I have been ‘getting ready’ to start this blog for twelve months. My first inspiration came from hearing Michael Pollan speak at the Sydney Writer’s Festival in 2008.
Reading his In Defence of Food made me think more about what I’m eating and what I buy. By that I don’t mean that I haven’t always been conscious about making sensible and healthy food choices but I have come to the realisation that there is more that I could do.
For example ‘Shop the peripheries of the supermarket and stay out of the middle’ and ‘Get out of the supermarket whenever possible’ both tend to add up to ‘Pay more, eat less’ and they also add up to having to take more time over shopping and food preparation. Which in turn means having to make shopping more of a pleasure and less of a chore (for example shopping at the farm gate) and being a bit more pro-active (making sugo when tomatoes are cheap).
I also realised that I don’t know as much as perhaps I should about various food production methods or about important issues such as GM foods. Nor do I really understand what many of the claims on food products amount to – ‘free range’ on eggs for example and perhaps more significantly ‘organic’.
I suppose too that I have rather tended to think that the choices I make only really make a difference to me and to my family. Michael Pollan made the comparison with political movements – who would have thought the Berlin wall would come down one day just because a handful of people had believed, for a very long time, that it could and should. So Pollan suggests that we work on the assumption that what we do is making a difference and eventually we will see changes. I suppose too that we can set an example and by discussing what we are doing and why we perhaps convince others too.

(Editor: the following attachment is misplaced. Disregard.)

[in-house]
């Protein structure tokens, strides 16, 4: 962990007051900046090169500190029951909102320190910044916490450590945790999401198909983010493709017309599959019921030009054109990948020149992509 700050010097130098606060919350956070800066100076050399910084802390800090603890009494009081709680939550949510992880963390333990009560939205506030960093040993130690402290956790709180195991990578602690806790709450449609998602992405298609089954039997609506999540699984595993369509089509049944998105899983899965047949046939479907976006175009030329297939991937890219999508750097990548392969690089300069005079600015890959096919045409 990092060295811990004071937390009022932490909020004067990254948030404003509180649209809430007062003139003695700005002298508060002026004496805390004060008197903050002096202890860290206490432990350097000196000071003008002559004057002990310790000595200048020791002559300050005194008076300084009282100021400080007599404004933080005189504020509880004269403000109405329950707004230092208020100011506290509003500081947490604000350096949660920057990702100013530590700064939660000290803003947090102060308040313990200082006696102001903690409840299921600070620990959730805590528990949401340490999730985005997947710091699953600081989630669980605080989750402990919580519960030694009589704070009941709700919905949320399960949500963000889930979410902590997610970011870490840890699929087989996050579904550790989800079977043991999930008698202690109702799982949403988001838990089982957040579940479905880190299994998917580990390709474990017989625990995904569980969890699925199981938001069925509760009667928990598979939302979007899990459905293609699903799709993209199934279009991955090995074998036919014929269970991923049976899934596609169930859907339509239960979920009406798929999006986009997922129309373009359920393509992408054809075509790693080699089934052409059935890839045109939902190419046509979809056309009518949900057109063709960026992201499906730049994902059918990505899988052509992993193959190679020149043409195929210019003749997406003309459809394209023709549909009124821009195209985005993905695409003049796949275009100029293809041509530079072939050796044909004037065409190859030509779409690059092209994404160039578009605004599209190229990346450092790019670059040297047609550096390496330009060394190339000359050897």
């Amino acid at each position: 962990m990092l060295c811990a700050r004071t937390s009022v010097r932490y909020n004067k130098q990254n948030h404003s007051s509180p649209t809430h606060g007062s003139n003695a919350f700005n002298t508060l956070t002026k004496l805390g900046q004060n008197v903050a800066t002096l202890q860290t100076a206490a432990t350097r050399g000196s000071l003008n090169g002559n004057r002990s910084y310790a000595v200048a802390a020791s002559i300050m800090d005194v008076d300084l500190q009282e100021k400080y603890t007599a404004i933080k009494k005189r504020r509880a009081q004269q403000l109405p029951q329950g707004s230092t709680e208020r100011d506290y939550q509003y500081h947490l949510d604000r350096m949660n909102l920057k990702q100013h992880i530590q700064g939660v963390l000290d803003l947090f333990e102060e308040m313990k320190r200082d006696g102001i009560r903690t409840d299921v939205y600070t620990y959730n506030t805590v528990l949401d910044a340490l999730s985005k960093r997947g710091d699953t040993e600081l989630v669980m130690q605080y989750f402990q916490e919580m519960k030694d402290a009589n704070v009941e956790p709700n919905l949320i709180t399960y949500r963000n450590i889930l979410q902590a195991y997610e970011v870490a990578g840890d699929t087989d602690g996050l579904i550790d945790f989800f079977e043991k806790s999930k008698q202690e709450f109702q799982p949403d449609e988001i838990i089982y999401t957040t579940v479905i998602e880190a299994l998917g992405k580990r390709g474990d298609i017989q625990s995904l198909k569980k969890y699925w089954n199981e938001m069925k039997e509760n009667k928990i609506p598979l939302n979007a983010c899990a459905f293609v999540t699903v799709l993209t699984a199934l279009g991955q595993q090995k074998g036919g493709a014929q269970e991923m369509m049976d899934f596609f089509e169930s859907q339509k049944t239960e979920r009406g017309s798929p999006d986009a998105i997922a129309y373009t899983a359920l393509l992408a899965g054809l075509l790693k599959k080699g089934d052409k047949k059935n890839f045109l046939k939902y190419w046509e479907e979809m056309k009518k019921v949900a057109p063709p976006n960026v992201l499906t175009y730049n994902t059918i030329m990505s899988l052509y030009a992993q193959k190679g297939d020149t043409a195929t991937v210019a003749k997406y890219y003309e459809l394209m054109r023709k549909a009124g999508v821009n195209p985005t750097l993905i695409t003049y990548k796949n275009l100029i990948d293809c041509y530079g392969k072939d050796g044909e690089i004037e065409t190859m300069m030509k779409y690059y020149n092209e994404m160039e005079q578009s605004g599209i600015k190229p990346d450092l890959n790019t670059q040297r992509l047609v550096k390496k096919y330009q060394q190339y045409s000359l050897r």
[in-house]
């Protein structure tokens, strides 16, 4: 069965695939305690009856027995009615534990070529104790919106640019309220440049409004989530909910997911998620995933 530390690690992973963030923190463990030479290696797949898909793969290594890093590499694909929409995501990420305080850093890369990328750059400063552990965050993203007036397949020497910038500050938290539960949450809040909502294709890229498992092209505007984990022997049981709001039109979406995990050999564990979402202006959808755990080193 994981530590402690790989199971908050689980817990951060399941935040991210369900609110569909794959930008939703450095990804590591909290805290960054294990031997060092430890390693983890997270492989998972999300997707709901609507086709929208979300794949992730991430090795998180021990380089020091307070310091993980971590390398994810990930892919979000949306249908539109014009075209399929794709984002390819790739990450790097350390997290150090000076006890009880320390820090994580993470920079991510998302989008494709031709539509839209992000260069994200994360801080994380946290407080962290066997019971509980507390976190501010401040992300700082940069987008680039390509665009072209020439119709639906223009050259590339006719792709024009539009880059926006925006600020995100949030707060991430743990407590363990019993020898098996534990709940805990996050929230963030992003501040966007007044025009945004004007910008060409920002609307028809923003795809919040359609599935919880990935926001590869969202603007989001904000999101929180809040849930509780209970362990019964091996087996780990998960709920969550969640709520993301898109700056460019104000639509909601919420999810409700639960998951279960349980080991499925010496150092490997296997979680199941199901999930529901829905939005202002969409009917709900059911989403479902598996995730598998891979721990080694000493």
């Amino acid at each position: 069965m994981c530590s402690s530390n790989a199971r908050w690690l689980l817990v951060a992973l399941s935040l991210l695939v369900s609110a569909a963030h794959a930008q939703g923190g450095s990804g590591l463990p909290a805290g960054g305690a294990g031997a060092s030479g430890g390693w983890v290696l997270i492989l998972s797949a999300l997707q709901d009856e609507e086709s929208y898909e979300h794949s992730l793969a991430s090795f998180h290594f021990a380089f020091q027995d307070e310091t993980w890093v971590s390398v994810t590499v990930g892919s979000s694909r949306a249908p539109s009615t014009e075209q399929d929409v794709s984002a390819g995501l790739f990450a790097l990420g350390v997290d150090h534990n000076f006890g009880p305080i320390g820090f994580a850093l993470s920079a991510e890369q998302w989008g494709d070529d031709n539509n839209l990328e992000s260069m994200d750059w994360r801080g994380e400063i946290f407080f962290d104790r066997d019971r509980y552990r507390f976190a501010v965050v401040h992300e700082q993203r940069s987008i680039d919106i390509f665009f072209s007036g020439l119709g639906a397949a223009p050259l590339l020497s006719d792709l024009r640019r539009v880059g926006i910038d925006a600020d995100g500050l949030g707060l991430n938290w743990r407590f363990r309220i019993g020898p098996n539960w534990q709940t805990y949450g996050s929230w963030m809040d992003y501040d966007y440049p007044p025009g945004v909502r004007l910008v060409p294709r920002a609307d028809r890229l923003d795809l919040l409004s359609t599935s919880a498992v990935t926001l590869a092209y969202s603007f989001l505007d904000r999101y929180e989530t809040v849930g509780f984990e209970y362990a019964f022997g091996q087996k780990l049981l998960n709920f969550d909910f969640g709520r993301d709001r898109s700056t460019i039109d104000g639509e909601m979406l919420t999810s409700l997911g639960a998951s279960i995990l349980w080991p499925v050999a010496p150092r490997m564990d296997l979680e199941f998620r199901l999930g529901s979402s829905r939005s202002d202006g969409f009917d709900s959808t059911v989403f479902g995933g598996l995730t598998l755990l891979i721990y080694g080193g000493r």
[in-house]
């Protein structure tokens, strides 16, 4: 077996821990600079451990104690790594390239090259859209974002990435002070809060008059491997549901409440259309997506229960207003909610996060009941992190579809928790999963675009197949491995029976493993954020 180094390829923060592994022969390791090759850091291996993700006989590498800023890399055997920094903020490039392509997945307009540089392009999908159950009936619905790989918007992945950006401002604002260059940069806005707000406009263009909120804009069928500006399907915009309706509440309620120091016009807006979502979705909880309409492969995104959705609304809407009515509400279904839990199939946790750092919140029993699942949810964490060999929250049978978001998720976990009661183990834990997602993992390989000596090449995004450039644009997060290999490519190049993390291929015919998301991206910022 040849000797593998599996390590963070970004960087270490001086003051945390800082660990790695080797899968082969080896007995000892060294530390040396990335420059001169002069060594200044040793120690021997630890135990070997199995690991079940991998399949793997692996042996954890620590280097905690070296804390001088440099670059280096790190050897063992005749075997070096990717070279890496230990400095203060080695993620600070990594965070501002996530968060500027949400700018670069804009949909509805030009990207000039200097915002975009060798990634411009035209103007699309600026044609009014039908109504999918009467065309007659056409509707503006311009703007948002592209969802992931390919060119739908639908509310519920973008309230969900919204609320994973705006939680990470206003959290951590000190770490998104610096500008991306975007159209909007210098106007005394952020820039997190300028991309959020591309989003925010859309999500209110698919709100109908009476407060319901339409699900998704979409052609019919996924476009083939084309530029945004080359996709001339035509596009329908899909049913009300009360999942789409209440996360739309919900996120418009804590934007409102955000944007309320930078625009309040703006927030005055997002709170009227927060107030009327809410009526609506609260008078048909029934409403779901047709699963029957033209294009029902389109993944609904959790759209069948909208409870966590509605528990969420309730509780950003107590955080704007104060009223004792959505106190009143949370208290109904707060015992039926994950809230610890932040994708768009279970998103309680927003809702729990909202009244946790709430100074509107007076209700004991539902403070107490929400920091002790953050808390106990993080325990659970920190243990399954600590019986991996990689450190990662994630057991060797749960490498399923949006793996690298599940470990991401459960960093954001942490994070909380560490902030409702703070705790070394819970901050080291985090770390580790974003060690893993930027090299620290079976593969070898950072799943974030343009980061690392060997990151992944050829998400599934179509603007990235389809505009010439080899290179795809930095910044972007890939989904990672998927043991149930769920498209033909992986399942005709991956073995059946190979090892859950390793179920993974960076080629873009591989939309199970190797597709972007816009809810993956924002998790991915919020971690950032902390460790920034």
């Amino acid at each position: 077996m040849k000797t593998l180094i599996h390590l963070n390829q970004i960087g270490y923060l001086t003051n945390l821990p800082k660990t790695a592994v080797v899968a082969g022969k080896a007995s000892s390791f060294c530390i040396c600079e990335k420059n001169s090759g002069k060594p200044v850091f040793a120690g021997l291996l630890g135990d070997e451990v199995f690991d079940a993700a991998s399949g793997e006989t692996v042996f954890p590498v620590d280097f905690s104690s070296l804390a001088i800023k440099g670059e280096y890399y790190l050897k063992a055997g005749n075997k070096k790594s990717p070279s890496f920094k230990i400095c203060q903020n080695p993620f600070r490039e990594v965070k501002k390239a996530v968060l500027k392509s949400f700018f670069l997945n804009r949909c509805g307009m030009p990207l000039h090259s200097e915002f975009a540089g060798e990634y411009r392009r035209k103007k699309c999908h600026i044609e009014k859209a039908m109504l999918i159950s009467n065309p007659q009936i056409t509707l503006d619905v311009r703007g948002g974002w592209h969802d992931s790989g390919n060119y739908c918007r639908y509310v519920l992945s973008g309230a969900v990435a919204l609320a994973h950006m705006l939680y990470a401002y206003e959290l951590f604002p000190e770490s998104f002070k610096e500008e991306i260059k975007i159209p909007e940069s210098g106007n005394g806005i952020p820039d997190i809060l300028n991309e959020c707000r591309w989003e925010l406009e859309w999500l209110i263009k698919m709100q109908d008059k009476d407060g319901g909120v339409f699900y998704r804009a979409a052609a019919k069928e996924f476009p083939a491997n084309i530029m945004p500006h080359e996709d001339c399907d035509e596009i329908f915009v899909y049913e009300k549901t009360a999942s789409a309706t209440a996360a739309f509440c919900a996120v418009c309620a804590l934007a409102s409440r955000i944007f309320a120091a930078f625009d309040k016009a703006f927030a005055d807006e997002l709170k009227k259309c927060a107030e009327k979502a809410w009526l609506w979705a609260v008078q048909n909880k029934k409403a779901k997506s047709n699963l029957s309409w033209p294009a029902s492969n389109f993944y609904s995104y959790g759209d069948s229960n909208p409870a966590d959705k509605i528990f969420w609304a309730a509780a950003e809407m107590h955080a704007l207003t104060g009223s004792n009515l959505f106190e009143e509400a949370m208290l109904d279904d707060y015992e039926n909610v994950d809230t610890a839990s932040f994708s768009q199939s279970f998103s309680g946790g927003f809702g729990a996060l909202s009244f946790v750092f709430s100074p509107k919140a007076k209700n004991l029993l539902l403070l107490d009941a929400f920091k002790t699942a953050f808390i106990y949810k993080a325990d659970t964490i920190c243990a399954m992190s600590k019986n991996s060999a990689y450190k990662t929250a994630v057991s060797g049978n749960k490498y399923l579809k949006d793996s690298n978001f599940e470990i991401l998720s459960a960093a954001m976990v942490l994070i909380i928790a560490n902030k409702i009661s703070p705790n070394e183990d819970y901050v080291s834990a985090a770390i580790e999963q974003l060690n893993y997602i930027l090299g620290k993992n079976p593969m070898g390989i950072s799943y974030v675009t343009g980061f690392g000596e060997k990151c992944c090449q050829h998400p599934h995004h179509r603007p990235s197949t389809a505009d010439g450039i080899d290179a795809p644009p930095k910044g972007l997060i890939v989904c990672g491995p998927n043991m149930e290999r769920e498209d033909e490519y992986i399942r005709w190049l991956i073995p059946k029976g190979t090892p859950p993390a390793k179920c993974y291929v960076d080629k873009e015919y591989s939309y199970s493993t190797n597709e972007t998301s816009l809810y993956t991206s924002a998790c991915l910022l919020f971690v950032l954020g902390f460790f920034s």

I am particularly interested in the whole question of avoiding the supermarket because of the current popularity of the ‘recipe’ book 4 Ingredients. If all the people who are buying this book also cook the recipes then there are an awful lot of people out there who see no problem with using cans and packets of soup to add flavour to their food because it is a fast and convenient way to prepare meals and makes shopping easier. How to convince them that spending more time and more money shopping is in fact a better way to go? How do we convince people who really do not like cooking that it is important to spend time in the kitchen if you want to present your family with healthy meals? How then to convince them that there are ethical issues associated with what we eat and how we shop?
Another inspiration was a comment by Fred Kaufman (author of A Short History of the American Stomach) on the Saveur magazine website (issue 111, May 2008). He was talking about cooking programmes on television. He sees these shows as presenting a fantasy of domestic bliss and regards the audience as ‘voyeurs’. He believes that ‘working for that domesticity, making a house, cooking and being together is not a simple thing in real life. We watch food television to get a bit of that feeling, and then we can just throw something in the microwave and eat crap alone in the dark.’
Finally after months of procrastination I have decided that this blog might help to contribute just a little something to making a difference, to getting people away from the television and the microwave and out of the centre of the supermarket – even if only one crumb at a time.